Tag Archives: Robotics

Aerosonde: At Work in any Latitude

UAV Aerosonde Antartica

How UAS can assist non-military projects regardless of conditions.

By George Jagels

Textron Systems’ Aerosonde Small Unmanned Aircraft System (UAS) has logged tens of thousands of hours for the U.S. military. The “Group II” system, weighing between 50 and 75 pounds at takeoff, is launched expeditiously either on top of a vehicle or by catapult and recovered through a net or belly landing. Aerosonde, according to Textron, is the only unmanned aircraft in its class using an FAA-certified manufacturer (Lycoming) to make its engine. (more…)

Managing the Transition: Matching Army Robotics Force Structure and Strategy

LTC Stuart Hatfield Army RoboticsLieutenant Colonel Stuart Hatfield is the Robotics Branch Chief, Dominant Maneuver Division, Office of the Deputy Chief of Staff, G-8, Department of the Army in the Pentagon, where he manages the Army’s $800 million budget for Robotics and Unmanned Ground Systems. LTC Hatfield is the Army Staff lead integrator for Unmanned Ground Systems, and he co-chairs the Joint Staff Unmanned Ground Systems Integrated Product Team to synchronize concepts, requirements, technology, and standards for remote and autonomous systems across the Department of Defense. LTC Hatfield was honored by the National Defense Industrial Association as the 2012 Ground Robotics Champion.

Interview by UTS Editor George Jagels

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Pocket Change: A Nano Air Vehicle Proves Its Worth

The PD-100 Black Hornet fits onto a combat vest and is designed to look around corners without risking the user life or being detected by the enemy.

By George Jagels

As equipment improves, the average weight a soldier carries keeps rising. A 2009 Army study showed the average soldier humped 100 pounds of gear on patrol. And with budget freezes and force cuts, training specialists at the squad level is less and less feasible. Thus when one thinks of adding an unmanned aerial system (UAS) to a small unit, words like “unfeasible” and “unnecessary” might be the reaction. But what if that system took two days to learn and weighed 2.8 pounds, fitting into a soldier’s combat vest?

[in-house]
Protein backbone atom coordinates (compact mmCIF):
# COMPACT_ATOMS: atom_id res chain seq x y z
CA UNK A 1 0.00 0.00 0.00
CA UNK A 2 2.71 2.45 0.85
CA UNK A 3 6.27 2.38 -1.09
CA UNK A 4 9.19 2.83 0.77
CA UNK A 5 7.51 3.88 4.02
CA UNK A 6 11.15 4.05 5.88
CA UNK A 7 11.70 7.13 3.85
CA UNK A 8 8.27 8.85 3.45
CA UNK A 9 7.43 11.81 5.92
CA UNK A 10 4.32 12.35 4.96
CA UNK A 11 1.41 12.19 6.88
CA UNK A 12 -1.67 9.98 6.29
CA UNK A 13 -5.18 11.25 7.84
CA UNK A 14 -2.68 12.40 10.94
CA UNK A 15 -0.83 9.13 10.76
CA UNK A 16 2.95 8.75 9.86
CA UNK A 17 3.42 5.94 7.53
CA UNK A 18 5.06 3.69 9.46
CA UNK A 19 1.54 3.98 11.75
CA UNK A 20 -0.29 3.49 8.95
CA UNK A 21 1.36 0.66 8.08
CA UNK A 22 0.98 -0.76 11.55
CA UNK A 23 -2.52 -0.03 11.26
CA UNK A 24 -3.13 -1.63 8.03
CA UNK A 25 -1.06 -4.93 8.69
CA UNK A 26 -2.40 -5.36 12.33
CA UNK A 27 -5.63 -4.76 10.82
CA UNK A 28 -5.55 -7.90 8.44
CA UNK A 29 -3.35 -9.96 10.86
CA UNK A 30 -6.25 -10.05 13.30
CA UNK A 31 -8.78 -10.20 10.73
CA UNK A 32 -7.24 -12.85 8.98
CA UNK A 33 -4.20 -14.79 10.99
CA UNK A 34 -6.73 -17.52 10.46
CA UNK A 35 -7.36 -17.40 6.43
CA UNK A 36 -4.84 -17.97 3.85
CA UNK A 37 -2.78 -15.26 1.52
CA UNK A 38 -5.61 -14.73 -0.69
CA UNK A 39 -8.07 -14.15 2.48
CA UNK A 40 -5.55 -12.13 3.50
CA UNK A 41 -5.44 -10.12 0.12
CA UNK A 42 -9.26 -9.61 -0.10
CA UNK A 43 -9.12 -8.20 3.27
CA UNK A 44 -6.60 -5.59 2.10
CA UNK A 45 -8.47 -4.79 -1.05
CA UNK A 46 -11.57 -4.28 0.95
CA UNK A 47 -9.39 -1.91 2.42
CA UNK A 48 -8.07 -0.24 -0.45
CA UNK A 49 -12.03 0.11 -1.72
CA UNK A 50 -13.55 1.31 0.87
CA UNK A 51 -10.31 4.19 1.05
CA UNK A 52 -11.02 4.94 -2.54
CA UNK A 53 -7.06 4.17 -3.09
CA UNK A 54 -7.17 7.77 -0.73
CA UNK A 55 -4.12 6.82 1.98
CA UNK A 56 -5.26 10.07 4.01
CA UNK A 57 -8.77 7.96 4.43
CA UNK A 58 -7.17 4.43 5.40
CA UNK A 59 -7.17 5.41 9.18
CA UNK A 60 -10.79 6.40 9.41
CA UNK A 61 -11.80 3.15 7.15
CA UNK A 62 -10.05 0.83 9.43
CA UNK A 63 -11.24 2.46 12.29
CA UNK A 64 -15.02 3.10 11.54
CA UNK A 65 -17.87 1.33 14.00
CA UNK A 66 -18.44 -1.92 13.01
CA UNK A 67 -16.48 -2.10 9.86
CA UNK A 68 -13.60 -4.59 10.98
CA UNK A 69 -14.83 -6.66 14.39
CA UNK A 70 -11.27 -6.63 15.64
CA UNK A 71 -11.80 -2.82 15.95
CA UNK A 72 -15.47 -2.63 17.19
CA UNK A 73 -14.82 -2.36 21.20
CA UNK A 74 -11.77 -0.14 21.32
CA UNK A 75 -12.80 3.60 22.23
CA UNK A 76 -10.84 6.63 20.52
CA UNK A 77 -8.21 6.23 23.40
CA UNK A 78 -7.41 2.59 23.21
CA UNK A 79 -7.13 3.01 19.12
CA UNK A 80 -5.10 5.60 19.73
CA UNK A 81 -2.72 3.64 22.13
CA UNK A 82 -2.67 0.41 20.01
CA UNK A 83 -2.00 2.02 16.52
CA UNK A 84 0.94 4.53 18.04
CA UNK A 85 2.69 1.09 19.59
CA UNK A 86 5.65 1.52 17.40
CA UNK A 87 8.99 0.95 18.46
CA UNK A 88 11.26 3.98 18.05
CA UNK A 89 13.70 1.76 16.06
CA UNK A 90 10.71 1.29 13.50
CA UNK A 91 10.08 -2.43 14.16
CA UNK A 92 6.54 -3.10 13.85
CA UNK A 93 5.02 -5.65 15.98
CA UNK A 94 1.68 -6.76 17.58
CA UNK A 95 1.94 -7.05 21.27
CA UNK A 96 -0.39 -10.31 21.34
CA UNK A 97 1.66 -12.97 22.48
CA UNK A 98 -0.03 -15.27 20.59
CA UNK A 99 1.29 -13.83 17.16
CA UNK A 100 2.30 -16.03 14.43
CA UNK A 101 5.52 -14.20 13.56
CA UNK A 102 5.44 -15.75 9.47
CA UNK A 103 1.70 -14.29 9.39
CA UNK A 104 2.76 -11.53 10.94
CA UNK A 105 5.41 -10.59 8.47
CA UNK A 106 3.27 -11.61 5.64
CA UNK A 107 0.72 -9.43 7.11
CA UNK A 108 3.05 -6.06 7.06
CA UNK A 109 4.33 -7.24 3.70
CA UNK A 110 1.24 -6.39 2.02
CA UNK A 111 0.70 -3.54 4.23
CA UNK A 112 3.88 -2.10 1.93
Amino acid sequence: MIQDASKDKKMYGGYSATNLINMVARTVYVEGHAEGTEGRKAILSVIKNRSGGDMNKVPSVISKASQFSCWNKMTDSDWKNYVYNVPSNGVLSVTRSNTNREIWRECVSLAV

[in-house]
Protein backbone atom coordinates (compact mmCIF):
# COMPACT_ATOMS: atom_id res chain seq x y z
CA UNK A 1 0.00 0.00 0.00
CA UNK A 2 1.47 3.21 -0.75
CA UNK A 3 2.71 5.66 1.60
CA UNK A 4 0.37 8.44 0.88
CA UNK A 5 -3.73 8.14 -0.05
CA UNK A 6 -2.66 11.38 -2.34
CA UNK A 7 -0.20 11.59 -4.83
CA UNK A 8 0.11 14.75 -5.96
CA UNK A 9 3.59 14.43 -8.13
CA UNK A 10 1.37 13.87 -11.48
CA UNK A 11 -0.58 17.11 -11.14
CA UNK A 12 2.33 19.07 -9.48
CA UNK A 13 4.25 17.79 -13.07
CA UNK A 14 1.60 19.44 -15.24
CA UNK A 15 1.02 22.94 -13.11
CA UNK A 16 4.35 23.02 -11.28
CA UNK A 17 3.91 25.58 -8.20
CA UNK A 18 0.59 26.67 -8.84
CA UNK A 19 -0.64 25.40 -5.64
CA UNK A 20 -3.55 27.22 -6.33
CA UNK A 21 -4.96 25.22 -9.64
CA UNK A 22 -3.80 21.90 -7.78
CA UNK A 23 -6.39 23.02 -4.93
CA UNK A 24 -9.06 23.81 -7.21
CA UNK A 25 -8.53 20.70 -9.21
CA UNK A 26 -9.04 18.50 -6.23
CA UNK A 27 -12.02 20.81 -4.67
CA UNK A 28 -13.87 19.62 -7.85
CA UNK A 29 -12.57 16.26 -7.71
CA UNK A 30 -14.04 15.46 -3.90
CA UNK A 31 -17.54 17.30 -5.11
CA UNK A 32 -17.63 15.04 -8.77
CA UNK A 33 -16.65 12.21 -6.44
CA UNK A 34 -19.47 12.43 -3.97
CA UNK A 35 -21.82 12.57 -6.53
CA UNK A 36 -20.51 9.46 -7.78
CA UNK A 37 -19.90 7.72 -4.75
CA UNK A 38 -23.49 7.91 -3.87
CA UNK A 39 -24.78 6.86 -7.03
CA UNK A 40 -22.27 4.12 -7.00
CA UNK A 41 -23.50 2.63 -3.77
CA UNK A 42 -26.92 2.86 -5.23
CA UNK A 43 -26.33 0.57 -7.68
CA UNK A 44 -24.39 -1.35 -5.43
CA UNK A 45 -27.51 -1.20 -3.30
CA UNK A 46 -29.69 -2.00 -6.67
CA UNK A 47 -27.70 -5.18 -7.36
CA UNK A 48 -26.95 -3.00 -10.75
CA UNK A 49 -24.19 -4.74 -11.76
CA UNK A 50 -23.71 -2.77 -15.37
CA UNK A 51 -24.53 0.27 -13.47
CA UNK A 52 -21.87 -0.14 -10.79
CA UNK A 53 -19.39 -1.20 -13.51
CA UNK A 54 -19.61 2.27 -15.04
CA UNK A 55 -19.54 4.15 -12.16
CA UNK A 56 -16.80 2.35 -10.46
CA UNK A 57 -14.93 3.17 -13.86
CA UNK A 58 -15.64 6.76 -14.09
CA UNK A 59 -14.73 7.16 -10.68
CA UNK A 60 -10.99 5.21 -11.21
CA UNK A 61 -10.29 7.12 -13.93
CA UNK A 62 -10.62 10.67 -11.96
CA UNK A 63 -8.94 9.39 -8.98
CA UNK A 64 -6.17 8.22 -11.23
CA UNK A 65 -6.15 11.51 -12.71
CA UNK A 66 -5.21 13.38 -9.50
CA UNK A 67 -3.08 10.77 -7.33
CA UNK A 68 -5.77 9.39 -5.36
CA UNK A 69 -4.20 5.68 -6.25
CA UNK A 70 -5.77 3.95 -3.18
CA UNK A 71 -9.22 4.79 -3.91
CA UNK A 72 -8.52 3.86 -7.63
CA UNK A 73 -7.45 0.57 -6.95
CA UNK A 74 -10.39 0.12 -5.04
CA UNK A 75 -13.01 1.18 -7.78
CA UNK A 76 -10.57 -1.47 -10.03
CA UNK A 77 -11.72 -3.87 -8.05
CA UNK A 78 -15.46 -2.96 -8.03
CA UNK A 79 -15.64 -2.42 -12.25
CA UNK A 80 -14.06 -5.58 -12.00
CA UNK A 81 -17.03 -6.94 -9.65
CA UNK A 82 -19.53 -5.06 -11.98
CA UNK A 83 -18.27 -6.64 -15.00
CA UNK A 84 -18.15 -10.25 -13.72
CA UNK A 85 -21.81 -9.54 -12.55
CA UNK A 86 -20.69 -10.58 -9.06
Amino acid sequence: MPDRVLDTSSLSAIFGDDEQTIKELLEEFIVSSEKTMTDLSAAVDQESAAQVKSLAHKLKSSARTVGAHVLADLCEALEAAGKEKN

Prox Dynamics, a small UAS company based in Norway, builds just such a system. The PD-100 Personal Reconnaissance System, or Black Hornet, is a nano air vehicle (nano UAV) with many of the capabilities and potential of much larger, more complicated devices. In a field with ever more competition— witness the extraordinary expansion of the Association for Unmanned Vehicle Systems International trade group—the Black Hornet seems in a class of its own. With the little heard from Aerovironment’s Hummingbird since 2011, my research shows operationally useful nano UAVs are confined to the Black Hornet.

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Securing the Skies: How Will the U.S. Military Fend Off Unmanned Systems?

This article first appeared in the Fall 2013 issue of Unmanned Tech Solutions.

By George Jagels

If they ever existed, the days of an American monopoly on military unmanned aerial systems (UAS) are surely over. While many countries building new systems are NATO members or longtime U.S. allies, some are not: China, Russia, and Iran produce UAS of varying degrees of sophistication. Much like in the recent past, the Pentagon must deal with both a foreign military challenge—at least 76 states now possess UAVs—and a more asymmetric threat. With  growing capabilities of small UAS comes greater access for non-state actors such as terrorist groups and drug cartels. This still-murky asymmetric threat—particularly as U.S. airpower remains unquestioned—presents an interesting challenge for the Pentagon.

Though the services were unable to comment on much of their counter-UAS doctrine and programs, they are developing them. Since 2010, an annual joint exercise called “Black Dart” has tested capabilities on this front. Late last year, the Army held a meeting at Fort Sill, OK, with allied and industry representatives to discuss countering enemy UAVs. The Navy will deploy a laser weapon system designed to destroy missiles and pilotless aircraft to the Persian Gulf next year.
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The Robotic Future is Here: Are You Ready?

By Bruce Schlee, President and CEO, Helical Robotics

This article appeared in the Fall 2013 issue of Unmanned Tech Solutions.

Robot. Somewhat ironically for a machine, the word evokes emotions—excitement, fear—while sparking endless intellectual debates. Over the past three and a half years, I have been traveling around the world and talking with people about mobile robotics. Most people are fascinated by the thought, but I am constantly asked if or when “they will take over the world.” Although this is a popular theme in Hollywood, a planet run by robots is best left to science fiction novels.

I prefer to look at the evolution of robotics through the prism of its history. To understand where something is going, I often find it is best to remember where it’s been.

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